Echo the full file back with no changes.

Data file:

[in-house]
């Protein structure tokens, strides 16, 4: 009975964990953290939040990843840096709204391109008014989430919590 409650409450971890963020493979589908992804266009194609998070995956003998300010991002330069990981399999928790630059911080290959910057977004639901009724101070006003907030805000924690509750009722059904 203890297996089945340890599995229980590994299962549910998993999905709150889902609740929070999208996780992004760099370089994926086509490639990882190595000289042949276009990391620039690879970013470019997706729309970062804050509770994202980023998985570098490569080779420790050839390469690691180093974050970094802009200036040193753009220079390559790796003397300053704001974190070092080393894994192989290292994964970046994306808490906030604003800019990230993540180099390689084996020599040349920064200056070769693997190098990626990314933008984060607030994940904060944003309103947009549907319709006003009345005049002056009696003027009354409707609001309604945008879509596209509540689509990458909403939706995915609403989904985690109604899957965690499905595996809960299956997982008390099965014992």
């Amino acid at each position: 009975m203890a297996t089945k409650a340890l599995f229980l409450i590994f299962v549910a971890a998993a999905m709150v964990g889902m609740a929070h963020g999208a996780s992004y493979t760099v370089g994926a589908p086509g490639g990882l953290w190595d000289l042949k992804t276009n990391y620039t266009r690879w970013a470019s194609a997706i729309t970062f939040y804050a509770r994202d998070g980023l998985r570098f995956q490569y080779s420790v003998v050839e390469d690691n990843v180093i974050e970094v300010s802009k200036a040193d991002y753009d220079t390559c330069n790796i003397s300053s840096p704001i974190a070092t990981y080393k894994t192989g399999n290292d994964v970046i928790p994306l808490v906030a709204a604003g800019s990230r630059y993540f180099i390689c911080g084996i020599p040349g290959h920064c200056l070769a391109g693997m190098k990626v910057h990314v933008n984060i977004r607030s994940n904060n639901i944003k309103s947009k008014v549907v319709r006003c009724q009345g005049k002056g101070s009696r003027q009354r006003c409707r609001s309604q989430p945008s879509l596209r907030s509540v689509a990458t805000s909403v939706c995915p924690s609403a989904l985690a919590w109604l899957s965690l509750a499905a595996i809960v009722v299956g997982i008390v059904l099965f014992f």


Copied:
[in-house]
């Protein structure tokens, strides 16, 4: 009975964990953290939040990843840096709204391109008014989430919590 409650409450971890963020493979589908992804266009194609998070995956003998300010991002330069990981399999928790630059911080290959910057977004639901009724101070006003907030805000924690509750009722059904 203890297996089945340890599995229980590994299962549910998993999905709150889902609740929070999208996780992004760099370089994926086509490639990882190595000289042949276009990391620039690879970013470019997706729309970062804050509770994202980023998985570098490569080779420790050839390469690691180093974050970094802009200036040193753009220079390559790796003397300053704001974190070092080393894994192989290292994964970046994306808490906030604003800019990230993540180099390689084996020599040349920064200056070769693997190098990626990314933008984060607030994940904060944003309103947009549907319709006003009345005049002056009696003027009354409707609001309604945008879509596209509540689509990458909403939706995915609403989904985690109604899957965690499905595996809960299956997982008390099965014992």
């Amino acid at each position: 009975m203890a297996t089945k409650a340890l599995f229980l409450i590994f299962v549910a971890a998993a999905m709150v964990g889902m609740a929070h963020g999208a996780s992004y493979t760099v370089g994926a589908p086509g490639g990882l953290w190595d000289l042949k992804t276009n990391y620039t266009r690879w970013a470019s194609a997706i729309t970062f939040y804050a509770r994202d998070g980023l998985r570098f995956q490569y080779s420790v003998v050839e390469d690691n990843v180093i974050e970094v300010s802009k200036a040193d991002y753009d220079t390559c330069n790796i003397s300053s840096p704001i974190a070092t990981y080393k894994t192989g399999n290292d994964v970046i928790p994306l808490v906030a709204a604003g800019s990230r630059y993540f180099i390689c911080g084996i020599p040349g290959h920064c200056l070769a391109g693997m190098k990626v910057h990314v933008n984060i977004r607030s994940n904060n639901i944003k309103s947009k008014v549907v319709r006003c009724q009345g005049k002056g101070s009696r003027q009354r006003c409707r609001s309604q989430p945008s879509l596209r907030s509540v689509a990458t805000s909403v939706c995915p924690s609403a989904l985690a919590w109604l899957s965690l509750a499905a595996i809960v009722v299956g997982i008390v059904l099965f014992f």